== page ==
An Australian newspaper's investigation into a trove of 14,000 internal emails found that a News Corporation-owned company may have committed corporate espionage in order to gain a leg up in the pay television industry in Australia, and potentially around the world.
The investigation published by the Australian Financial Review alleges that NDS Group, a company partially owned by News Corporation, encouraged a subsidiary, Operational Security, to damage News Corporation's pay TV competitors from the mid-1990s through the early 2000s. The company strenuously rejects the allegations.
The allegations are based on a review of an archive of more than 14,000 emails held by Ray Adams, a former Metropolitan Police commander who was also the European chief for Operational Security. The emails were passed to the newspaper by an anonymous source.
David McKnight, author of the new book Murdoch: An Investigation of Political Power, said these allegations highlight the global nature of News Corporations dealings.
"It's the sheer scale of what the allegations are that is quite extraordinary," McNight said. "It makes it clear that what seems to have happened also happened in Italy, and even happened in the U.S. in connection with DirecTV."
In 1992, News Corporation bought NDS Group in order to expand into Australia's pay TV industry. Pay TV companies, like cable and satellite companies, sell digital boxes and digital cards that grant subscribers access to specific channels, based on what they've purchased access to. If the boxes or cards are hacked, customers — and even noncustomers — can access channels for which they haven't paid, cutting into profits and revenue for the companies. According to the newspaper, that's exactly what Operational Security did to News Corps' competitors.
"It seems to have begun as an internal thing within News Corporation to stop piracy against themselves," McKnight said. "Somehow out of this evolved a series of events where smart cards were produced which were then, this is the claim, put on the black market and sold to commercially weaken the rivals of News Corporation."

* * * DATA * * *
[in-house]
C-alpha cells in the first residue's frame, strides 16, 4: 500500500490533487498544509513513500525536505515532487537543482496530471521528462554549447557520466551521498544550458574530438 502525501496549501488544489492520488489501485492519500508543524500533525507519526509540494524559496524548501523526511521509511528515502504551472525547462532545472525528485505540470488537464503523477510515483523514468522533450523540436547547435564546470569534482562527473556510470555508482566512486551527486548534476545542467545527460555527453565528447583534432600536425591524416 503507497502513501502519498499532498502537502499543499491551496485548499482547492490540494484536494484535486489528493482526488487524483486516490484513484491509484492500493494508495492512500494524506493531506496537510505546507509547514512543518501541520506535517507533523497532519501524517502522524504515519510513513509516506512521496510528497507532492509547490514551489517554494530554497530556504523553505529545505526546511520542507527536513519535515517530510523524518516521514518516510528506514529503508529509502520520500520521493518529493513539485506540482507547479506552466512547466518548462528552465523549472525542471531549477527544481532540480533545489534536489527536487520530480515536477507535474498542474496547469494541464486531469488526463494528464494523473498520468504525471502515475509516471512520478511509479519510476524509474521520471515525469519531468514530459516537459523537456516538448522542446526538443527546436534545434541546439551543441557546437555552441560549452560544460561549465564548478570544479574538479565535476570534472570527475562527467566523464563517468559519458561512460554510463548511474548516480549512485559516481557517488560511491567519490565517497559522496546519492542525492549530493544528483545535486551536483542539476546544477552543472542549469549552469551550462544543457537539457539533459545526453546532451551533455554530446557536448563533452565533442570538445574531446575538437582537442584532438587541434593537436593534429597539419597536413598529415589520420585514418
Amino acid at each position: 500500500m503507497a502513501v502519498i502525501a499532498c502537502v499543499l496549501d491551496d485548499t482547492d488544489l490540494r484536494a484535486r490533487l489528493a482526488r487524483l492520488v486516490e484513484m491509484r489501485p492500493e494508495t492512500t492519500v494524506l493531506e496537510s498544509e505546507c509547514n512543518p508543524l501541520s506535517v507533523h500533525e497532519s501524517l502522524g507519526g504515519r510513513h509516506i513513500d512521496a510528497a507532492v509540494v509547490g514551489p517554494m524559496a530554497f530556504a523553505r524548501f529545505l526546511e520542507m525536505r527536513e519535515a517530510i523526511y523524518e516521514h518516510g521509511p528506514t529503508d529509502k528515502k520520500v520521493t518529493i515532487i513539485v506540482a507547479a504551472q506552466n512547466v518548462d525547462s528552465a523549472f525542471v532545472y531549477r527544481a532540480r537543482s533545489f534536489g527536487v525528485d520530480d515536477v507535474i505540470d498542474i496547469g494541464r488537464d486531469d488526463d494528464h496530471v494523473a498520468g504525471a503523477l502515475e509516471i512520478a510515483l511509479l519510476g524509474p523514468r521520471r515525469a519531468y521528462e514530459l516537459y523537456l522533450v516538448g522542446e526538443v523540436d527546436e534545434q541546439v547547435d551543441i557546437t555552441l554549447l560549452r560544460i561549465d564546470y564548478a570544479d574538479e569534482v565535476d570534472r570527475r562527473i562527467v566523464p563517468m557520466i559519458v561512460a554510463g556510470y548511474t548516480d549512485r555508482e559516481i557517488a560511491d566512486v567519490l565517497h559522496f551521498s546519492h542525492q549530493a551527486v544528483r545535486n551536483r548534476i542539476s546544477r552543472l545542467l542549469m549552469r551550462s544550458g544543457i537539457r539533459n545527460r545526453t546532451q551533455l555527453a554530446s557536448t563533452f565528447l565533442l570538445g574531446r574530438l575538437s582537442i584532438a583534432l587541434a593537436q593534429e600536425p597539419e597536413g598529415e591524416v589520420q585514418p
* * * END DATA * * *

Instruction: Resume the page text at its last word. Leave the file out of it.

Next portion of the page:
The Financial Review said this "wave of high-tech piracy" debilitated rival Australian telecommunications companies Austar and Optus, paving the way for News Corp to bid to purchase the companies at a reduced price.
News Corporation unequivocally denies the allegations, and in a statement released Wednesday called the claims "laughable"
"The story is full of factual inaccuracies, flawed references, fanciful conclusions and baseless accusations which have been disproved in overseas courts," the company wrote. "News Limited (A News Corporation subsidiary) and FOXTEL have spent considerable resources fighting piracy in Australia. It is ironic and deeply frustrating that we should be drawn into a story concerning the facilitation of piracy."
Early Thursday morning Murdoch sent several tweets out to his followers, rejecting the allegations.
"Seems every competitor and enemy piling on with lies and libels," Murdoch tweeted. "So bad, easy to hit back hard, which preparing."
A few minutes later he added "Enemies many different agendas, but worst old toffs and right wingers who still want last century's status quo with their monopolies."
News Corporation has faced several similar charges of hacking that have been settled out of court, but McKnight said this accusation adds a fresh twist to the scandals surrounding the company, which include accusations of hacking into the cell phones of high-profile citizens in the United Kingdom.
"What is new about this is that the Australian Financial Review has got access to 14,000 emails," McKnight said. "And the paper says that the emails contradict testimony given in some of these court cases that were held previously."
The Metropolitan Police Service of London has yet to decide if they will investigate the claims.